But for Mulgrew to spend the entire meeting defending voodoo science outraged many non-Unity delegates. Mulgrew's stand should help solidify his standing in the election -- and for conspiracy theorists - really, would Bloomberg prefer a CORE-like group like MORE and having to deal with a real teacher like Julie Cavanagh or the current UFT leadership which until yesterday was the gift to ed deform that just kept giving?
Yes, there are some cultural differences within MORE between the older ICEers with years of battling the Unity machine --- see James Eterno at ICE --- MULGREW TELLS DELEGATES SCUTTLED NEW EVALUATION SYSTEM WOULD BE GREATEST THING SINCE SLICED BREAD
and the newer MORE activists who have to go through this process themselves.
One thing you should note -- the full-time UFT employee Unity trolls are out commenting on the blogs while getting their 150k plus salaries and double pensions to leave snarky comments. Lucky there are no teachers in trouble due to their policies of neglect to deflect them from their true occupation.
From MORE - http://morecaucusnyc.org/
18 Jan The passing of the January 17 deadline for a new evaluation agreement is not an ending but a beginning. Now the DOE will work overtime to spin doctor the failure to reach an agreement on new teacher evaluations, mandated by New York State’s version of Race to the Top, as the fault of Michael Mulgrew and union leadership. This despite the fact that every indication shows it was Bloomberg who failed to negotiate in good faith.=======
While we applaud the UFT leadership for standing their ground, the MORE Caucus has no intention of giving up the fight to prevent our teachers and students from being given over to the standardized testing regime. We know there will be efforts in the future to convert our schools into low-level thinking factories and our teachers into low-skilled, low-paid bureaucratic functionaries.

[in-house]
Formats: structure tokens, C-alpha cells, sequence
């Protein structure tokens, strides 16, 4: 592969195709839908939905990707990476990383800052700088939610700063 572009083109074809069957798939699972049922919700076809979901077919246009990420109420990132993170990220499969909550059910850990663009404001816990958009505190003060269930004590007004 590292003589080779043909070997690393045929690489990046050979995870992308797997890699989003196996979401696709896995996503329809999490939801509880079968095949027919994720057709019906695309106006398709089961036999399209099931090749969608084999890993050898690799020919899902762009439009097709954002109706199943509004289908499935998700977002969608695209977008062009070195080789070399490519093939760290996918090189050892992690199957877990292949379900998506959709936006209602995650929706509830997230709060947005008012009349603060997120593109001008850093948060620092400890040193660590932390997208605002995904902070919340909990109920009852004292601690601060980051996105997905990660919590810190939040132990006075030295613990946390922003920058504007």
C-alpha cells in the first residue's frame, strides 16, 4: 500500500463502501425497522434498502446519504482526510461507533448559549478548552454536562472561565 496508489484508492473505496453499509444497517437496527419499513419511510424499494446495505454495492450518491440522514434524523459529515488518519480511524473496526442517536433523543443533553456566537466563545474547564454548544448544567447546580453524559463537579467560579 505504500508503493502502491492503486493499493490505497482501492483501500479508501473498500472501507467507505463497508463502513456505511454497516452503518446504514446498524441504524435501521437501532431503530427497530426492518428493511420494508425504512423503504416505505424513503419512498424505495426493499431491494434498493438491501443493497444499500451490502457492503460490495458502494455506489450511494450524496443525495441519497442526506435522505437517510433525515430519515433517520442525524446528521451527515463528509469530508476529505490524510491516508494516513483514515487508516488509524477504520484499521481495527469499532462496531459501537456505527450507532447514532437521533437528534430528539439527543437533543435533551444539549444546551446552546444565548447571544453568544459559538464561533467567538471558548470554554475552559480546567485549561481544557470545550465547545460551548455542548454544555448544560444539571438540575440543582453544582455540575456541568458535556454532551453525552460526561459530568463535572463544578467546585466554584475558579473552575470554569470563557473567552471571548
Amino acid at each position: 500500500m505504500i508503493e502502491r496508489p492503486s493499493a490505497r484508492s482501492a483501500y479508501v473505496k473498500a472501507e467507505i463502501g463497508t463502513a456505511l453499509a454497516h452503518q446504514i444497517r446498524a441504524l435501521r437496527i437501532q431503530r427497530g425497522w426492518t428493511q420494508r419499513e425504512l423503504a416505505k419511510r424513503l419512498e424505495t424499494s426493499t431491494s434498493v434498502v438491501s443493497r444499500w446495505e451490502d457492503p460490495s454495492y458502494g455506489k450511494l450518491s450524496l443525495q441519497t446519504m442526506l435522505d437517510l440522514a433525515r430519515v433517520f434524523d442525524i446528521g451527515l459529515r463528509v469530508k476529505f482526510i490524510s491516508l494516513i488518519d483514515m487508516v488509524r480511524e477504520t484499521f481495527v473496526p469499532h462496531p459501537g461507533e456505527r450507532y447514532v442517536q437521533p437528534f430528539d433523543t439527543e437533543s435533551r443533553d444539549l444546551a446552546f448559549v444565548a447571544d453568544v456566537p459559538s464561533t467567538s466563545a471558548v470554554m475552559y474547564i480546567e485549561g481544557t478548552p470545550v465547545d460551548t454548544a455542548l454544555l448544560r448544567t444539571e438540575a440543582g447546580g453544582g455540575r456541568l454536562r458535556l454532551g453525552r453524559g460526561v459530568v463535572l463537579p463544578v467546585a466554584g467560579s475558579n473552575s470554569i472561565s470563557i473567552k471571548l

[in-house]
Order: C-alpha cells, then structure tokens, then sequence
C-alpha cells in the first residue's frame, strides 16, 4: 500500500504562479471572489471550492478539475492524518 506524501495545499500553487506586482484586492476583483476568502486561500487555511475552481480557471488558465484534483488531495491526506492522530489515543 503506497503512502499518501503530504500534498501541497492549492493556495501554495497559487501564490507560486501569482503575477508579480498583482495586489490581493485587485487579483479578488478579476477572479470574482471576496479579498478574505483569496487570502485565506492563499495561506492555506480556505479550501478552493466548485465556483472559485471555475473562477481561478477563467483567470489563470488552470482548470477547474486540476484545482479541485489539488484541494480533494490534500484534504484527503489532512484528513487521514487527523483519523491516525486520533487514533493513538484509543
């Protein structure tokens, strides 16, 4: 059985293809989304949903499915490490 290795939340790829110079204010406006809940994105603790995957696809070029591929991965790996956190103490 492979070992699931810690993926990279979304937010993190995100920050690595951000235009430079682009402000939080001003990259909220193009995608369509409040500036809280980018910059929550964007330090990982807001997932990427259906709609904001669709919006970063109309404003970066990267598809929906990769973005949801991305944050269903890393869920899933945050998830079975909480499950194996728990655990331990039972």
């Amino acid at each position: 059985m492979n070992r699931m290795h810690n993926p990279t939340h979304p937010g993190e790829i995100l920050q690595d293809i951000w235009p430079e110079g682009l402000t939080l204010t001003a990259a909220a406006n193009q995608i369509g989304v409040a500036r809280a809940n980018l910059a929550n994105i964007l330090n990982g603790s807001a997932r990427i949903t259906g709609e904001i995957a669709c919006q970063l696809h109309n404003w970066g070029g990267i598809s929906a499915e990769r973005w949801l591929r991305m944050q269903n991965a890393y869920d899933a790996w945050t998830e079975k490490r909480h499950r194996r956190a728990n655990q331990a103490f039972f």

So, why did the evaluation deal fall through? We believe there is no one particular reason. Instead, there were a variety of reasons all working in concert to torpedo this deal. Understanding these reasons will help us understand what the post-non-evaluation DOE will look like:
Reason #1: Race to the Top is Bad Policy
Probably the most fundamental reason why there was no deal is because Race to the Top is bad policy. This goes beyond anything the UFT, city or state did. This has to do with the Obama Administration’s embrace of standardized testing as a way to measure teacher effectiveness. Obama and his Secretary of Education, Arne Duncan, often describe themselves as leaders bent on rolling back the Bush-era No Child Left Behind system of testing. However, their RTTT program merely means more testing and, in many ways, an expansion of the NCLB system. Students, parents and teachers have been steadily crushed by high-stakes tests over the past 12 years that are turning education into a stultifying affair. Both NCLB and RTTT erode creativity, free-thinking and openness in our public schools. This fact leads into the second reason why the deal fell through:
Reason #2: A Growing Backlash against Education Reform
PBS recently ran an hour Frontline special on Michelle Rhee. Despite the fact that Frontline barely scratched the surface on criticizing Rhee’s tenure as D.C.’s school chancellor, the fact that a major national media outlet was critical of her to any degree is quite a development. We have come a long way from the days of when she graced the cover of Time Magazine as the hero education reformer.